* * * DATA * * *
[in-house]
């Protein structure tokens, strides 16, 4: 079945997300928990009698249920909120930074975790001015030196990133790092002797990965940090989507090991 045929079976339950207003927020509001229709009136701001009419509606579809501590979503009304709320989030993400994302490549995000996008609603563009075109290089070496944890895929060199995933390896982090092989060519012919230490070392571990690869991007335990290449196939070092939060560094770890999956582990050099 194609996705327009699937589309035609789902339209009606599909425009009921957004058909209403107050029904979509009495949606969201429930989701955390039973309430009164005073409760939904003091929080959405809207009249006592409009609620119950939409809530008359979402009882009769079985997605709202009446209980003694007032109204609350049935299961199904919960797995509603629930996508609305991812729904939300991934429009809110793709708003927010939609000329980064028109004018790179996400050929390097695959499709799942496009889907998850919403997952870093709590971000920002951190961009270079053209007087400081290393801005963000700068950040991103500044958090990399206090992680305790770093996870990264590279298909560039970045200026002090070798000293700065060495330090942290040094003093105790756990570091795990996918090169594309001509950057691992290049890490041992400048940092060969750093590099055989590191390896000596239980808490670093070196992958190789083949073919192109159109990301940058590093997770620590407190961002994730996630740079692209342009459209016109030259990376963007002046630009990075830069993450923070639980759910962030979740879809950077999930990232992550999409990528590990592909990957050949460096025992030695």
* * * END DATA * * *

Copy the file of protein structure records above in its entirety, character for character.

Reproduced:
[in-house]
């Protein structure tokens, strides 16, 4: 079945997300928990009698249920909120930074975790001015030196990133790092002797990965940090989507090991 045929079976339950207003927020509001229709009136701001009419509606579809501590979503009304709320989030993400994302490549995000996008609603563009075109290089070496944890895929060199995933390896982090092989060519012919230490070392571990690869991007335990290449196939070092939060560094770890999956582990050099 194609996705327009699937589309035609789902339209009606599909425009009921957004058909209403107050029904979509009495949606969201429930989701955390039973309430009164005073409760939904003091929080959405809207009249006592409009609620119950939409809530008359979402009882009769079985997605709202009446209980003694007032109204609350049935299961199904919960797995509603629930996508609305991812729904939300991934429009809110793709708003927010939609000329980064028109004018790179996400050929390097695959499709799942496009889907998850919403997952870093709590971000920002951190961009270079053209007087400081290393801005963000700068950040991103500044958090990399206090992680305790770093996870990264590279298909560039970045200026002090070798000293700065060495330090942290040094003093105790756990570091795990996918090169594309001509950057691992290049890490041992400048940092060969750093590099055989590191390896000596239980808490670093070196992958190789083949073919192109159109990301940058590093997770620590407190961002994730996630740079692209342009459209016109030259990376963007002046630009990075830069993450923070639980759910962030979740879809950077999930990232992550999409990528590990592909990957050949460096025992030695």